*What to Do When Contacted by a Debt Collector:
- Keep a written record of contact
- Request verification that the debt collector and the debt are legitimate
- Verify the amount alleged as owed and the original creditor
- Request the caller stop making harassing calls
- Follow-up all requests in writing sent via certified mail return receipt
Even More Protections for Debtors in New York State
The New York State Department of Financial Services has particular regulations requiring debt collectors to provide additional disclosures to consumers. The regulations are designed to protect consumers beyond the requirements of the FDCPA.
The regulations require debt collectors to provide initial disclosures when they initially contact a debtor. Within 5 days of the initial communication, the debt collector must provide the debtor with “clear and conspicuous written notification” that debt collectors are prohibited from engaging in “abusive, deceptive, and unfair debt collection efforts” under the FDCPA.
Debt collectors must also provide a written notice stating that if a creditor or debt collector receives a money judgment against the debtor in court, state and federal laws may prevent certain types of income from being seized to pay the debt such as Social Security, public assistance, unemployment and disability benefits, pensions, and veterans’ benefits.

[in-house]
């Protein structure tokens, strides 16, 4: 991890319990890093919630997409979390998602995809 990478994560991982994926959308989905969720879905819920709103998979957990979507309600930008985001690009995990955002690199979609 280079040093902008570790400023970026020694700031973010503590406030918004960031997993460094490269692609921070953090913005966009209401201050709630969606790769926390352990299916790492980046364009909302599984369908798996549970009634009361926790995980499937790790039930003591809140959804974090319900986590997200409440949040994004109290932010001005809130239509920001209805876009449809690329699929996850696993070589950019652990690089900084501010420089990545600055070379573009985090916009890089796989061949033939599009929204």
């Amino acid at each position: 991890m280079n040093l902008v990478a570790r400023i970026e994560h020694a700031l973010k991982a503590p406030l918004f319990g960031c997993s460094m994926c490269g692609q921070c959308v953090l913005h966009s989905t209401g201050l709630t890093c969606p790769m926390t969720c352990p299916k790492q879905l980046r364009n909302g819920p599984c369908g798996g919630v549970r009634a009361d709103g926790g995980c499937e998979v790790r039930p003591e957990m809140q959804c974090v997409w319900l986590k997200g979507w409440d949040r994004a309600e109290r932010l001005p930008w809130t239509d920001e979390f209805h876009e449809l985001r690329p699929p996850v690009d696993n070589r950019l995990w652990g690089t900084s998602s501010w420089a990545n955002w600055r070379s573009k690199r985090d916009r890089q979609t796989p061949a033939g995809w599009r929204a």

In situations where the alleged debt has been “charged off,”(declared unlikely to be collected) debt collectors have to provide debtors with a written notice within 5 days of the initial communication with the debtor stating the following: the name of the original creditor, an itemized accounting of the charged-off debt, any amounts paid on the debt since the charge-off, and the total interest, charges and fees.
New York State regulations also provide debtors with additional protections such as the right to request “substantiation” of any charged-off debt at any time during the collections process.